How much do allergy tests cost? One woman’s reporting

Filed Under: Costs, Health plans, Patients

A friend said recently that she needed to get allergy tests in the New York area, but she wasn’t certain they would be covered under her insurance. She was planning to make inquiries, and I asked her to keep notes. I told her I’d post them without using her name. She writes:

I’ve gotten around to culling together what I’ve found re: allergy test pricing over the past few weeks from three different NYC doctors (pasted below). It was an interesting, confusing and at times wacky exercise, to say the least!

I’m glad I did it because it gave me a clearer idea of what kind of information I should be asking in the future.

Some highlights:

  • A Hoboken doctor’s office refused to tell me any rates (“I was told by my bosses that we can’t give you a price estimate until we’ve billed the insurance after the appointment.”) So ultimately I won’t be going there!
  • I tried getting rates for an allergist at Mount Sinai hospital, but the system was so unorganized — I kept getting rerouted to the wrong departments over a half hour — that I gave up trying.
  • A Manhattan office, after telling me I was in network with my insurance (which I later confirmed with my insurance), told me a week later that I was not actually in network. They said they had some arrangement where they could exceptionally work with my insurance… still waiting to hear back completely on that…
  • When I called my insurance to find out what the contracted rates were for an out-of-network doctor, they insisted that I needed to give them the self-pay rates that the doctor charges. I asked why they would need that information, and all they’d tell me is that it was required for them to be able to give me the information I requested. So I gave them the self-pay rates I had been cited by the doctor. The insurance called me back a few days later citing the same exact costs for my out-of-pocket fees.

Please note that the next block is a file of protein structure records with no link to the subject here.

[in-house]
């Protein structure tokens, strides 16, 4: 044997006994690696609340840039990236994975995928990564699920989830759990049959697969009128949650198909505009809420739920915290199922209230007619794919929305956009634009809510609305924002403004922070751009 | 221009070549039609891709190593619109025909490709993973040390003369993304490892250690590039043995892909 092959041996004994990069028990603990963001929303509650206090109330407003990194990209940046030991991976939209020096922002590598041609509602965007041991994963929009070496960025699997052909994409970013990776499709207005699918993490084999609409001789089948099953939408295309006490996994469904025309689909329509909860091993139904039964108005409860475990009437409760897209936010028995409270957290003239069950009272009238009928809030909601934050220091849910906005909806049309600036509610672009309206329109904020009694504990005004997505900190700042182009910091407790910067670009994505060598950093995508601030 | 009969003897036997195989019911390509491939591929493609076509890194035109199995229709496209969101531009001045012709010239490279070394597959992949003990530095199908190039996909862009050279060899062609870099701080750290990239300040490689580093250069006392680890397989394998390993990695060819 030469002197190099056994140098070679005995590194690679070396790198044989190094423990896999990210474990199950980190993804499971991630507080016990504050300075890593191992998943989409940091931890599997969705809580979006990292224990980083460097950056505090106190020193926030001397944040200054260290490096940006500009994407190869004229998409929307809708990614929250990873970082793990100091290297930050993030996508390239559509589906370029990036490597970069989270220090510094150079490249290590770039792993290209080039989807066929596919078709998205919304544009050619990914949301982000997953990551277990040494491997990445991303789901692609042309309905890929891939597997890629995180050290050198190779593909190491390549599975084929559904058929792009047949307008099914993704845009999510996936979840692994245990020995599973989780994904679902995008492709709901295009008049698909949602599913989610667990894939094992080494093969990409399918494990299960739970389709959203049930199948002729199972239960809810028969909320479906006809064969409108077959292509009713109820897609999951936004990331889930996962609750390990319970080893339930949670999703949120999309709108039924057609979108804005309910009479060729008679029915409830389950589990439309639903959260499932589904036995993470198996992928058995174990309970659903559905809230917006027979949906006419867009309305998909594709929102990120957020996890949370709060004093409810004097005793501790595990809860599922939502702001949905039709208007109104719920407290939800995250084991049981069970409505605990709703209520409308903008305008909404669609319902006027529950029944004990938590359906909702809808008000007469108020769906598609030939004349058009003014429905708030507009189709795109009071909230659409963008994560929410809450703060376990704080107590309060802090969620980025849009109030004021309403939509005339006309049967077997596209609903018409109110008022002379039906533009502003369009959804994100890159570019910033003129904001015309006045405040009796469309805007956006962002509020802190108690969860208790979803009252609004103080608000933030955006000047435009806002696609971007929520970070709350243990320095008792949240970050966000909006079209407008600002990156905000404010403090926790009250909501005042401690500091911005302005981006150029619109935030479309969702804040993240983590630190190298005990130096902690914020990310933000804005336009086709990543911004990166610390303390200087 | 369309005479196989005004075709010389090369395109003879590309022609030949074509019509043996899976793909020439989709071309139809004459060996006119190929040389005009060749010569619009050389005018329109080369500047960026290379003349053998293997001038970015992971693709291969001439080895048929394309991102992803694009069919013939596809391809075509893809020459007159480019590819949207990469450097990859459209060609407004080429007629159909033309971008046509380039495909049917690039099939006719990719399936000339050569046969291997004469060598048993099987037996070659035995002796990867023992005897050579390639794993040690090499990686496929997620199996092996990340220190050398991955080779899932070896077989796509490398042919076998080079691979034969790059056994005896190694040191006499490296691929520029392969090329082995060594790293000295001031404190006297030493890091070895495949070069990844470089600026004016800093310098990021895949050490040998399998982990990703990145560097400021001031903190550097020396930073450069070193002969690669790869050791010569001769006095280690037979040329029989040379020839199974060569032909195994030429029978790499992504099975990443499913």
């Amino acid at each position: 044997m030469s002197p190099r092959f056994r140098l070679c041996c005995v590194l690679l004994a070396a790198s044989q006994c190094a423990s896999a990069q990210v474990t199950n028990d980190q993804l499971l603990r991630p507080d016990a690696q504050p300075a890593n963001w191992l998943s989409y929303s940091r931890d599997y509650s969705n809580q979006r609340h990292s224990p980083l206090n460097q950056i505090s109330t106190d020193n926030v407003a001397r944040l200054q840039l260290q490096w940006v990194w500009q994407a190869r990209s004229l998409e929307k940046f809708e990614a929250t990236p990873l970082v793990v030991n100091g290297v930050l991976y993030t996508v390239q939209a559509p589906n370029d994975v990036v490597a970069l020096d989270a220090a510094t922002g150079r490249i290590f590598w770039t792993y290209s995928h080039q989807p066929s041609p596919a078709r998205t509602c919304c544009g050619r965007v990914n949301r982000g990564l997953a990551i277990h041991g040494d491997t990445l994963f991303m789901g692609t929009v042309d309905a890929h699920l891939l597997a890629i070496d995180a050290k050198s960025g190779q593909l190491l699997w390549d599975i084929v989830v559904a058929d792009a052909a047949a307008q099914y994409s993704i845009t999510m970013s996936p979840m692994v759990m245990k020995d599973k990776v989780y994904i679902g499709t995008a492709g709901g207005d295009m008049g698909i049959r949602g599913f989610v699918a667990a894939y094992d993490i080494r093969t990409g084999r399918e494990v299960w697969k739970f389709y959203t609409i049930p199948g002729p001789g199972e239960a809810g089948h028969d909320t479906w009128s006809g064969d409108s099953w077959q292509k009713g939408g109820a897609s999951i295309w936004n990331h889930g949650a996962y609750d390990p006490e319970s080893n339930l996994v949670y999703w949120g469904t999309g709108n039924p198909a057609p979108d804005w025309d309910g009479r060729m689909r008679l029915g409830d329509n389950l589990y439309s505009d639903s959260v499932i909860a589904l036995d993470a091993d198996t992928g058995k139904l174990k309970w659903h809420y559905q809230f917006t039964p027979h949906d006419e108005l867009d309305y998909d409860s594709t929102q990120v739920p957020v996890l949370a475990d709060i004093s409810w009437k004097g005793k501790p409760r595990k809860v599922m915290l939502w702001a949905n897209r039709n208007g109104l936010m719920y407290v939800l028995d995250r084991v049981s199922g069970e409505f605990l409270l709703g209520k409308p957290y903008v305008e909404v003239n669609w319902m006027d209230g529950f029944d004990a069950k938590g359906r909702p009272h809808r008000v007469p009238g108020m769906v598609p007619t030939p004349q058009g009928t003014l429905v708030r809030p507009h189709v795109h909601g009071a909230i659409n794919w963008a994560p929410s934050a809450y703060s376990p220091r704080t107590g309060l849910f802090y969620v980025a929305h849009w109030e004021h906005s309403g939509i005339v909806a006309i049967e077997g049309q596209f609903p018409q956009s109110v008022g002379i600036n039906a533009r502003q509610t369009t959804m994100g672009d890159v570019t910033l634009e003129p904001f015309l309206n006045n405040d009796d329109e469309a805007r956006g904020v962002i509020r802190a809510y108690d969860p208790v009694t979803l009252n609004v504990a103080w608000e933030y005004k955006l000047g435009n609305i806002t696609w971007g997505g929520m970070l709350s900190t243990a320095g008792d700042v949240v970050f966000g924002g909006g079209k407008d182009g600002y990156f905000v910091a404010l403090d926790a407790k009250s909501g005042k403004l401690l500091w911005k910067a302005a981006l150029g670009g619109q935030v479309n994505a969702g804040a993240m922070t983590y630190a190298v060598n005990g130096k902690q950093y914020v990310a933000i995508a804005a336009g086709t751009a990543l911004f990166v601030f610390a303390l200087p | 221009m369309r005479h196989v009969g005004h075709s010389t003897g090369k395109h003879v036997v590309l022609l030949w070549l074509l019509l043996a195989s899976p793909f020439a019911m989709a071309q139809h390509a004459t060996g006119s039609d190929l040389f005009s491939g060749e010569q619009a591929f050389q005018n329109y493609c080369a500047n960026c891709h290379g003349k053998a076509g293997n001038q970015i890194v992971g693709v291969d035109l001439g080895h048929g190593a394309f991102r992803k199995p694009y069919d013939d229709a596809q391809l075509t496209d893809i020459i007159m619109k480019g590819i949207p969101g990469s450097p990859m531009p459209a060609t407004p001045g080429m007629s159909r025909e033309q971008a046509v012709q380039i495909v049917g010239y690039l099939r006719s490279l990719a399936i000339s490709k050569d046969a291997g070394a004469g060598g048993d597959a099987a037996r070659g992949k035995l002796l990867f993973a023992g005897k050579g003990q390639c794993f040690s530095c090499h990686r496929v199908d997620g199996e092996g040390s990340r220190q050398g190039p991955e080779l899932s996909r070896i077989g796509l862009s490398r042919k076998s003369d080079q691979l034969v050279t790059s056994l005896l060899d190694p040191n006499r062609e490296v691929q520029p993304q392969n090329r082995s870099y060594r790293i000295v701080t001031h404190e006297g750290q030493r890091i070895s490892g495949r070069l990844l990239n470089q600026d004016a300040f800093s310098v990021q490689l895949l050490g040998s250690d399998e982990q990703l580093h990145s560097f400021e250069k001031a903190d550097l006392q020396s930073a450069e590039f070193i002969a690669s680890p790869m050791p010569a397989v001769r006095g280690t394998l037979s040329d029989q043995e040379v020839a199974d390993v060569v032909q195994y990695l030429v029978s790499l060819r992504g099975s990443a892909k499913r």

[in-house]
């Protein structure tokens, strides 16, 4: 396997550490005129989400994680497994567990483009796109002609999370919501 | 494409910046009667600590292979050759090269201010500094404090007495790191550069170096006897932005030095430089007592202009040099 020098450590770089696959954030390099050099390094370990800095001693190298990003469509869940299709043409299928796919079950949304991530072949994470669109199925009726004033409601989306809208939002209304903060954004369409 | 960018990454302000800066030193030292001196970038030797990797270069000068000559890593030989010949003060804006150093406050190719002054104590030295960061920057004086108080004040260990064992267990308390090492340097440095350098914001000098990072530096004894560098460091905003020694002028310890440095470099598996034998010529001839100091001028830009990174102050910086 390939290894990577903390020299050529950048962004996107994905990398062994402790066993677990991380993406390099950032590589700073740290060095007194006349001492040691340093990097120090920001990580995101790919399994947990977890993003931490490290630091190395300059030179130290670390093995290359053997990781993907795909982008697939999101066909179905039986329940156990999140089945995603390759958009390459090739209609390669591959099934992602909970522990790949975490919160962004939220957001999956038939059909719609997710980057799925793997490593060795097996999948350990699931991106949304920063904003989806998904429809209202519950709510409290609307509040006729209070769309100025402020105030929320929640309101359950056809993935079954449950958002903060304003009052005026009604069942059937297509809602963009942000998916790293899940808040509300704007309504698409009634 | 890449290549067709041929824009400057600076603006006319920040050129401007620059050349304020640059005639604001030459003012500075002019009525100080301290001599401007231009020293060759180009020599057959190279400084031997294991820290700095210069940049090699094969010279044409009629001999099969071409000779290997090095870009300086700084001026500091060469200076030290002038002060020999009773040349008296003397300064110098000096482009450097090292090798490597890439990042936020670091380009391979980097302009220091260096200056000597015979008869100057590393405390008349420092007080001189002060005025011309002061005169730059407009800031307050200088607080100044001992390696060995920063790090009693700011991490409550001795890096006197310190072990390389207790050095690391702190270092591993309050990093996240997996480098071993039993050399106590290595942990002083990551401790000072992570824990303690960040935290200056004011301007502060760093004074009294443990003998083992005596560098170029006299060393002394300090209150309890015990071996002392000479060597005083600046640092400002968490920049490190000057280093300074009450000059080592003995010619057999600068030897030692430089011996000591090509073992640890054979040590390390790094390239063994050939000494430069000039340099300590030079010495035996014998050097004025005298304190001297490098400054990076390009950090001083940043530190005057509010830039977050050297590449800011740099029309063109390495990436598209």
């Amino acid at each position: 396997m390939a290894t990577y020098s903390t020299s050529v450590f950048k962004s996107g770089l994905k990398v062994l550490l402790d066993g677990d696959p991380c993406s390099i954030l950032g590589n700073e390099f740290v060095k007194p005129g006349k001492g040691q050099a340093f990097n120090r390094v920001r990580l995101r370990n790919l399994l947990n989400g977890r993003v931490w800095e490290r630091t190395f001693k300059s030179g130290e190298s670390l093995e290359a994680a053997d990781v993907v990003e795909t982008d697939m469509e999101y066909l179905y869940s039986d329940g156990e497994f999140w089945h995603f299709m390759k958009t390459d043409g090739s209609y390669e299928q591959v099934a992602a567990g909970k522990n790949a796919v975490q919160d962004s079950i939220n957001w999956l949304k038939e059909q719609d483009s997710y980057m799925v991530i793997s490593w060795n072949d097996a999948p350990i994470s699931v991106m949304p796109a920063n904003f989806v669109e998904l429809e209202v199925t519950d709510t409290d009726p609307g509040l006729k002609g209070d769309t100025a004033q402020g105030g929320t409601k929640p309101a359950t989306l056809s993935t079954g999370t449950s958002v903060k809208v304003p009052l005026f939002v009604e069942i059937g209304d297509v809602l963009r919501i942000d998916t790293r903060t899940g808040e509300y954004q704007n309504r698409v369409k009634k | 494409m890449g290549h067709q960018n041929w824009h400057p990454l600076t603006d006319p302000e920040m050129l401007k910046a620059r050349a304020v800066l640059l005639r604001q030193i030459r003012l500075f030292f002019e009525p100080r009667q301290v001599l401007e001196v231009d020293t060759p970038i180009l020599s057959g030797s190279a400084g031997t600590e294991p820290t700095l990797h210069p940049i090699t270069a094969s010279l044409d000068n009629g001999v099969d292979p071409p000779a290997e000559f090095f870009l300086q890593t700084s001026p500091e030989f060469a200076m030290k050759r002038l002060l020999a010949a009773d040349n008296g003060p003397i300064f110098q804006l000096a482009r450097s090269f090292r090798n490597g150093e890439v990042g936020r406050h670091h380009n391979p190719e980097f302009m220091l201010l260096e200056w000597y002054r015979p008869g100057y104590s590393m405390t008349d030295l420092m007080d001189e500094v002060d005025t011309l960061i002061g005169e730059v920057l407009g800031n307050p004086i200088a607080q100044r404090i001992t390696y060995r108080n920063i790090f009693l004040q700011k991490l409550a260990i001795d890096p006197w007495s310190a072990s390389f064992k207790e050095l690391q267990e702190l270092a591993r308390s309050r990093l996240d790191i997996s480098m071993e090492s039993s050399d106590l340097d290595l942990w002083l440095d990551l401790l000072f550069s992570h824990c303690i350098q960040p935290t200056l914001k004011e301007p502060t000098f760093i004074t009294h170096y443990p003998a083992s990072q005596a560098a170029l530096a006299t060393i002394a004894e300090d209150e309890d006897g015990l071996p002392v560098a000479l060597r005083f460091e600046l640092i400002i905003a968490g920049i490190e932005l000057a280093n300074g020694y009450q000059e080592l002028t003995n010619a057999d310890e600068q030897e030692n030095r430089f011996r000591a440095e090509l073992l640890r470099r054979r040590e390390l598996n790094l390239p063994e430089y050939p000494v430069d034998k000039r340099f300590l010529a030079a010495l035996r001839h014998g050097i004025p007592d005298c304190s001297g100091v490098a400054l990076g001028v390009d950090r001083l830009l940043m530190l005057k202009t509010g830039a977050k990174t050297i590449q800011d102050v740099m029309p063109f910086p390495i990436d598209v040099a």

• The out-of-network doctor uses different codes from the ones I had been cited by my two in-network doctors, seemingly because they are different kinds of tests.

 

ENT Allergy & Associates​, NYC​

Costs with my insurance, according to ENT​’s billing office​ and my insurance plan (UnitedHealthcare Oxford HSA Direct Liberty Network. I have a $2000 deductible, which I haven’t met):

  • 99243 – Consult, NP LVL 3 – $139.17
  • 95004 – Skin Testing – $7.74 each prick test (there are up to 60 environmentals)
  • 94010 – PFT Breathing Test – $42.18

Without insurance, self pay rate for ENT:

  • 99243 – Consult, NP LVL 3 – $177.80
  • 95004 – Skin Testing – $10.50/per test
  • 94010 – PFT Breathing Test – $59.50

Dr. Jennifer Collins, Gramercy Allergy, NYC

According to Oxford insurance, these are the contracted rates which would all go toward my deductible:

  • 99243​ consult​​ ​- $92.98
  • 94010 – PFT Breathing Test – $76.85
  • 9500​​4​ skin testing​- $8.38

Self-pay rates, according to billing office:

  • Dr Collins charges a flat ​$300 ​rate for office visits. This fee would include allergy skin testing for up to 30 allergens. The code for skin testing is 95004, but costs $0 because it’s included in the $300 flat fee. If you need to be tested for more than 30 allergens, it’s $7 per test.